West Hollywood Landlord Sentenced to Jail for Ellis Act Violation
Being a landlord in Los Angeles, CA is no easy task. Properly collecting rent and filing notices while juggling maintenance requests takes an expert to complete. Consider the case of West Hollywood Landlord, Anna Kihagi, who has been ordered to serve five days in Los Angeles County Jail and pay the city’s attorney fees back in early 2017. Kihagi attempted to use the Ellis Act to terminate all leases in her Los Angeles apartment building. The Ellis Act is a California State Law that allows property owners to evict tenants without cause only if they intend to remove their rental properties from the market. For a period of five years, if the units are re-rented to anyone, the maximum rent which can be charged is the same rent as the evicted tenant was paying. Filing an Ellis Act with the Rent Board will be recorded on the deed of the property.
A tenant at the time noticed Kihagi re-renting a unit in the building to a new tenant after previously evicting them under the Ellis Act. When the tenant informed the city, Kihagi retaliated by cutting off his electricity and hot water. Continuous violation of the Ellis Act in her Los Angeles and San Francisco apartment led to multiple lawsuits and fine. We actually covered Kihagi’s lawsuit in San Francisco after being charged with a $3.5 Million judgement back in 2017. Kihagi goes under the radar by listing herself as other names, such as Ana swain and Ann Swain, according to the Anti Eviction Map, a website that tracks alleged illegal evictions.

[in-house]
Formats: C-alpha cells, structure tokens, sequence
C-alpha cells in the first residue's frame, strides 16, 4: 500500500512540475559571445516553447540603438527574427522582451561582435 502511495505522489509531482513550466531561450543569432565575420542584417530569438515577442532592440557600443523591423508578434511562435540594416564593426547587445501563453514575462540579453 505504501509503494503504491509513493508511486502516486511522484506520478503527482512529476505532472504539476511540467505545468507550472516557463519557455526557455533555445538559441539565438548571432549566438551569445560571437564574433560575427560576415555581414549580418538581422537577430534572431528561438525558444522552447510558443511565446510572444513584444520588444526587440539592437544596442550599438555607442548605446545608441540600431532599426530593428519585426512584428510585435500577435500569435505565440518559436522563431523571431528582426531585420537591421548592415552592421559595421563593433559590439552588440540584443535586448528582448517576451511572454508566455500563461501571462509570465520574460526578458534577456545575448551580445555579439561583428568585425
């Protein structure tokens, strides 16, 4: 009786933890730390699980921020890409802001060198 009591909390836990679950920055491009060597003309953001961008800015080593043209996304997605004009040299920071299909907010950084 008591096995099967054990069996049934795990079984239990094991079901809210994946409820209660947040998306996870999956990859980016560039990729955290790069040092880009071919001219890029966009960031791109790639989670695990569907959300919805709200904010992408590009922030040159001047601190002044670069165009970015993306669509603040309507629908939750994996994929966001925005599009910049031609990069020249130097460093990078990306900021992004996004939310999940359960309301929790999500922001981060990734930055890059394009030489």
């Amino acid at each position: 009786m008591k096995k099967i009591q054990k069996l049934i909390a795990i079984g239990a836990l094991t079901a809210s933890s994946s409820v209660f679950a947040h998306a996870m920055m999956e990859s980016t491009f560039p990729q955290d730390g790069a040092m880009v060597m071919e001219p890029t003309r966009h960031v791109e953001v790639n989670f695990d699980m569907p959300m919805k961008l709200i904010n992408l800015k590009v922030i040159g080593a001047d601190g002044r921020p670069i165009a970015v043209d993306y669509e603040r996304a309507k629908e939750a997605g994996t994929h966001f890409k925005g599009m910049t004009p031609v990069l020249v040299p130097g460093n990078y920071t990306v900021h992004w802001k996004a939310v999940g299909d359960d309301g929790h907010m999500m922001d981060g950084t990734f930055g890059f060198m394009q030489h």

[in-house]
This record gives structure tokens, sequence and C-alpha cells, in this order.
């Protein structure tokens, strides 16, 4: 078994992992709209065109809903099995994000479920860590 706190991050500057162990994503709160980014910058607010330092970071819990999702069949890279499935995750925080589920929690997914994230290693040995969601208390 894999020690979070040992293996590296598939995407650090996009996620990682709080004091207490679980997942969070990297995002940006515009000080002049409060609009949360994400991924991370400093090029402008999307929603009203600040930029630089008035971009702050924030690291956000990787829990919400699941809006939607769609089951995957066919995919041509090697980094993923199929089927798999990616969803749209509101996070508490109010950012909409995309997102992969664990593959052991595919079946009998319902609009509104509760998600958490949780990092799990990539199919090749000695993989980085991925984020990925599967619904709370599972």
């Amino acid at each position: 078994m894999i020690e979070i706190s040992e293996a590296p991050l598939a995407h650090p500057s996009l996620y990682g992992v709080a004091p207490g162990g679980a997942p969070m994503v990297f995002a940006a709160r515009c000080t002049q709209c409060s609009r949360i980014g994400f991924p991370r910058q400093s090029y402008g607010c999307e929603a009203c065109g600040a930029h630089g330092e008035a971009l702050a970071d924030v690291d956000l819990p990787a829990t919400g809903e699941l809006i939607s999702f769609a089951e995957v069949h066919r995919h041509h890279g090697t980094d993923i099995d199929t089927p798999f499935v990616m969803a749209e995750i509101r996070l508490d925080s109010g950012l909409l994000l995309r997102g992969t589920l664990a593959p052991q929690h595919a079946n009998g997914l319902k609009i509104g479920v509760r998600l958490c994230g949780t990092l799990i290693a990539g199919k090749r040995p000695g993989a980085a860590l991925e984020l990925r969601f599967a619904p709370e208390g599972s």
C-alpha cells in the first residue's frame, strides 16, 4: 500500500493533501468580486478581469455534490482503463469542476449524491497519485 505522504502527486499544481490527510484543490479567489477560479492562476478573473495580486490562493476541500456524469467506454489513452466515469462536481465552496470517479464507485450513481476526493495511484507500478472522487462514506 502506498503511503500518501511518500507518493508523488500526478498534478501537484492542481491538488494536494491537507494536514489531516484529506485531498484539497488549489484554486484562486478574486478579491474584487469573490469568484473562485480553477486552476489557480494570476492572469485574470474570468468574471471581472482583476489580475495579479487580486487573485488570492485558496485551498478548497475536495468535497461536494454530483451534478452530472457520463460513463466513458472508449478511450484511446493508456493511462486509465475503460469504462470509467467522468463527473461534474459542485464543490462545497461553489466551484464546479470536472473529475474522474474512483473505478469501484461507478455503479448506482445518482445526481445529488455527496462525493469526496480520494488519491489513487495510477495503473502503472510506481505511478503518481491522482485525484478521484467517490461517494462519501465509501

How to Avoid Wrongful Evictions?
If you are a landlord and looking to boot out your current tenants, you need a clear reason that is justifiable in court. Instead of evictions, we recommend landlords negotiate with tenants as much as possible.
With an eviction, you need to provide proper notice and allow your tenants a certain number of days to pay or quit. This varies from state to state, but it is typically 14 to 30 days. After this notice period passes, you can then terminate the lease due to incompliance.
What Can I Do About an Eviction If I’m a Tenant?
We recommend documenting all communication with your landlord. Make sure to keep phone records, emails, notices, and had you word written down. If this escalates to a lawsuit, you will need tangible evidence to present in court. If you intend to record your phone conversations with your landlord, be sure to let them know they are documented for their own protection. In some states, such as California, it is illegal to record another person without their consent. If one tenant can claim a valid defense in a court of law, then the entire eviction is rejected for the entire building and is prevented from withdrawing all of the units. Looking to rent out your property? Schedule a FREE rent analysis with Onerent’s leasing experts to see how much your property is worth!